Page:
Poetry Friday is hosted today by Jan at Bookseed Studio. Thank you, Jan! It’s finally safe to say Happy New Year to everyone – it’s the Year of the Ox! Here’s to stubbornly pushing forward on the things we need to do this year. Until then, keep your food processors busy, and your hot tubs sultry, and your Earth tones subdued. Happy weekend.
I’m so glad many of us enjoyed the very succinct and on-topic poem yesterday. I was glad I’d come across it. Amos Russel Wells is actually a new-to-me poet as well; he was a professor of Greek and geology at for the first part of his professional career, and ended it as editor of a religious magazine. He was also a fairly dedicated Sunday School teacher, and apparently loved children. His book, Rollicking Rhymes for Youngsters, first published in 1902, is where today’s poem comes from. You can see the Sunday School teacher/hymn writer in this verse.
Many words are lightly tossed,
Only cowards mind them,
Opportunities are “lost” –
Rouse yourself, and find them!
Some are lost for aye and aye,
But the most are hiding –
*Cars the switch has found are they
Take them from the siding!*
Past is past, the chance is gone? –
Up, and follow after!
Many a noble race is run
Despite sneers and laughter.
Opportunities are “lost”?
Aren’t there legs behind them?
Boldly run, nor count the cost,
Speed until you find them!
*”Cars the switch has lost” refers to train cars that are shunted to a different track when the switch is thrown.
This is a sort of bracing hope that is really old-fashioned and brought to you by people who lived through wars and upheaval and didn’t have time for self-pity. No such thing as opportunities “lost,” to them… just a need to be up and doing. Here’s to that bracing, gingery, spit and vinegar.
I’ve run out of words.
Fortunately, there’s poetry.
Poetry Friday today is hosted by Sylvia Vardell at Poetry for Children. Thank you, Sylvia.
Country of Freedom
Country of freedom, be free in thy heart:
Free from the shackles of poisoning pride,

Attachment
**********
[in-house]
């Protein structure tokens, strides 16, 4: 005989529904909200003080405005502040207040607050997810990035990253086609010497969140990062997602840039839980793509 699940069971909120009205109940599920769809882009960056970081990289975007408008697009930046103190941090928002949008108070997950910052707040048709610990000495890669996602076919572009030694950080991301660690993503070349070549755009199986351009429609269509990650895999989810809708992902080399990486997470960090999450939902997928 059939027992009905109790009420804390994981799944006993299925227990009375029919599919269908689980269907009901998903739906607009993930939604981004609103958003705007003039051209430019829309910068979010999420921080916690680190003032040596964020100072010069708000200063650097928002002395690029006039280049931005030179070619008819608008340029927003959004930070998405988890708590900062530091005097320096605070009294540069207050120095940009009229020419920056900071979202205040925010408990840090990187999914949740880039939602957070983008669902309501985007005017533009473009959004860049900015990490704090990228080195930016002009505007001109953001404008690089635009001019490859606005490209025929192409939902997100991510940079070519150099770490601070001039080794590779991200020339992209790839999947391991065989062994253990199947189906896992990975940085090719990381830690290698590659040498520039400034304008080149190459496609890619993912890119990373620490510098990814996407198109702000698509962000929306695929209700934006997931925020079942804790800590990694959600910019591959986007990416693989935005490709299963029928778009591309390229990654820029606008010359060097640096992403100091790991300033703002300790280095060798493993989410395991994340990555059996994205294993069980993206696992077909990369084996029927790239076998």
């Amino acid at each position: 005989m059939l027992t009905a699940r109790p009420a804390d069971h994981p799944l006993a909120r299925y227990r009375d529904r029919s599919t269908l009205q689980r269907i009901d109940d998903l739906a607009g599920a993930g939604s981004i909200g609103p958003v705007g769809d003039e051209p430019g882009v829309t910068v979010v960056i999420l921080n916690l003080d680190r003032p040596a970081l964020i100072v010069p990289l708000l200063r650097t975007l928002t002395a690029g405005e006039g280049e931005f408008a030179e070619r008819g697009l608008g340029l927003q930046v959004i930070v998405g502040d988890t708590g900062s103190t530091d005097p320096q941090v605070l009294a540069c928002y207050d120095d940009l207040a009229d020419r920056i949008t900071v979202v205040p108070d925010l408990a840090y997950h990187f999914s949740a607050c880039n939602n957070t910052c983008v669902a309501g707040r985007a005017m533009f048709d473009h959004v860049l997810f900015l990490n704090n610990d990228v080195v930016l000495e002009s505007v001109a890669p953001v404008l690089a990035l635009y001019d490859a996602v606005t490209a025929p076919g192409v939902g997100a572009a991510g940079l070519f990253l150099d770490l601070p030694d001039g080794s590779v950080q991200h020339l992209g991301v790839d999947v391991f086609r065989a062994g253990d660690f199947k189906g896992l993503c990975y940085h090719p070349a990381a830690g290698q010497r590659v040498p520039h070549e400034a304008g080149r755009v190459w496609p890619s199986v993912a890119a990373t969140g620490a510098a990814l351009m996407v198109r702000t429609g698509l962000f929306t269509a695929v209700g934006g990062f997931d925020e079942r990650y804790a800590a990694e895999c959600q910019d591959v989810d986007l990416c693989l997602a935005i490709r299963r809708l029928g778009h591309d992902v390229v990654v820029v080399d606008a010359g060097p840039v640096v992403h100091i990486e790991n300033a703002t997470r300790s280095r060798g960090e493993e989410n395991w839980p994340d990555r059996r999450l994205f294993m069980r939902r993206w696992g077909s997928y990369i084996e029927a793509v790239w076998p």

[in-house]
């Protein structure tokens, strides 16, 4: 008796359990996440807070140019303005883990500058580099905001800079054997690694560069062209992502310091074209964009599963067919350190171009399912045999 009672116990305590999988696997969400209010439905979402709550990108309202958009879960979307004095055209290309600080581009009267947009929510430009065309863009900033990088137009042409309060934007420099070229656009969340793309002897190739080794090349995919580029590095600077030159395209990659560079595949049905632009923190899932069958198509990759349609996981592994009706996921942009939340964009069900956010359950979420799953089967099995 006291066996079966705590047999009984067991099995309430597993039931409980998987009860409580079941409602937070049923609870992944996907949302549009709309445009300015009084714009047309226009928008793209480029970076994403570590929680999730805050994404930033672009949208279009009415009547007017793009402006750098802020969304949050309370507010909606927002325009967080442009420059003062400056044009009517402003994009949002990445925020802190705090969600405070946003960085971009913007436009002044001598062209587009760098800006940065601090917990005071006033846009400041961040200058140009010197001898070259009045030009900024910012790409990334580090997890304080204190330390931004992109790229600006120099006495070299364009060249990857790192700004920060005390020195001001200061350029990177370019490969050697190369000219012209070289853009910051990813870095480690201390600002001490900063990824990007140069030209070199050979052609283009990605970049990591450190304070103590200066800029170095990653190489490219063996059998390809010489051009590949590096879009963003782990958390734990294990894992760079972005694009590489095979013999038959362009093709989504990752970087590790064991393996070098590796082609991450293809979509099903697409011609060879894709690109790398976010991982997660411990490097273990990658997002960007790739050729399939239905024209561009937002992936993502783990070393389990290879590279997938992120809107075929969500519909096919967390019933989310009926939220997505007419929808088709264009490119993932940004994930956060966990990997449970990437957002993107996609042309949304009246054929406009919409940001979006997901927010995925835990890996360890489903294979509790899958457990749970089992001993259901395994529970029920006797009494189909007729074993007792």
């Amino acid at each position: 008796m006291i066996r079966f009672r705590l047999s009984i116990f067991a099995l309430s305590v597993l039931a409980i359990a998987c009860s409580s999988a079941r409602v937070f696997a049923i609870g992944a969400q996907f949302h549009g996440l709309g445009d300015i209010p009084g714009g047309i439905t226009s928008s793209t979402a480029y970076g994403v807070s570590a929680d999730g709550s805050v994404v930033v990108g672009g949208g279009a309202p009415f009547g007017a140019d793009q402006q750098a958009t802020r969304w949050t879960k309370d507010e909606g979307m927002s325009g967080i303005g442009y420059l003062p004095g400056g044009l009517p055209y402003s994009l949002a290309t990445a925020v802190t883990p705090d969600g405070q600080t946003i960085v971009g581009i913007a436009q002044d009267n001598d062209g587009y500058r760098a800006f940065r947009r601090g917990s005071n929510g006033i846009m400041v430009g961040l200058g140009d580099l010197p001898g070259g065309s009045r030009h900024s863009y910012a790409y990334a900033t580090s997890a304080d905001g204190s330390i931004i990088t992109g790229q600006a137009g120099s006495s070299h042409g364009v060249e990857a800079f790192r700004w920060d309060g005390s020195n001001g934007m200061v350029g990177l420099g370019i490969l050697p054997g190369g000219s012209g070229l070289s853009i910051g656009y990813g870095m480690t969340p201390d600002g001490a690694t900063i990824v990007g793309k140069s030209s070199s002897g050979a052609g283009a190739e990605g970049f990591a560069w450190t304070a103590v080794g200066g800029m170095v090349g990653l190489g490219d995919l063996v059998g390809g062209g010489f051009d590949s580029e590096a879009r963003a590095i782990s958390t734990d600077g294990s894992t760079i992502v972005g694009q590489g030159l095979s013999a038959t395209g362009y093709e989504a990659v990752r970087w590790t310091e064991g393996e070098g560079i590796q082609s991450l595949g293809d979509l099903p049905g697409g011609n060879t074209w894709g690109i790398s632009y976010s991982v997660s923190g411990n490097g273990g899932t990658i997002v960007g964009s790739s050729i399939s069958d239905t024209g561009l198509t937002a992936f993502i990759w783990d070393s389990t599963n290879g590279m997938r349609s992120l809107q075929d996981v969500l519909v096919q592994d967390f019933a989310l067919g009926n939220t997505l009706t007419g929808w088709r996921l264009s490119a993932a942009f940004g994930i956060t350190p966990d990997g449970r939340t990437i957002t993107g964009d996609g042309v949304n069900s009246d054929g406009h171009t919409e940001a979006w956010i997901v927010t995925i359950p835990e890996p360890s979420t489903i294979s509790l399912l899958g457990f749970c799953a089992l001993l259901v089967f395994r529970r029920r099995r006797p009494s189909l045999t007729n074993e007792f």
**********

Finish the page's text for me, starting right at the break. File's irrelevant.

Free from the liar’s contemptible art,
Free from allurements that tempt thee aside,
Free from the crafty and treacherous guide,
Free from the ravening greed of the mart,
Free from the snares that in opulence hide, —
Country of freedom be free in thy heart.
— Amos Russel Wells (1863-1933)
I found it just a bit ironic that I blogged yesterday about anger before I got on social media or read the paper, or heard anything about the attempted coup at the nation’s Capitol. After hearing nineteen million politicians blurt, “This isn’t who we are!” I feel like it’s a good day to resurrect a poem I wrote in 2017… after the first nineteen million times I heard politicians say this phrase, in defense of this indefensible presidency. Enjoy.
“…this is. And thou art. There is no safety. There is no end. The word must be heard in silence. There must be darkness to see the stars. The dance is always danced above the hollow place, above the terrible abyss.” – Ursula K. LeGuin, THE FARTHEST SHORE, Ch. 8
“you may experience feelings of momentary discomfort”
“This is not who we are,” good souls profess.
“This brief discomfort heralds changing views.”
The dream, America, is dispossessed.
And politicians wallow in the mess
Eyes rolling wild, while looking for their cues —
“This is not who we are.” Good souls profess
To understand the needs of the oppressed,
Who are not newly pressured, but eschew
The “dream America.” We, dispossessed.
“Just rhetoric and chatter,” pundits stress.
“A bigot’s dreams could never here come true.”
This IS. Not who we are? Good souls, profess!
Resist. Support, with dogged faithfulness
Those who, with courage march. We must push through
the dream and wake our country, in distress.
Distracted by your grieving? Reassess
Comfort you proffered those who are not you…
This. Is. Not. Who. We. Are. Good souls, protect
The dreamer, wakening, and dispossessed.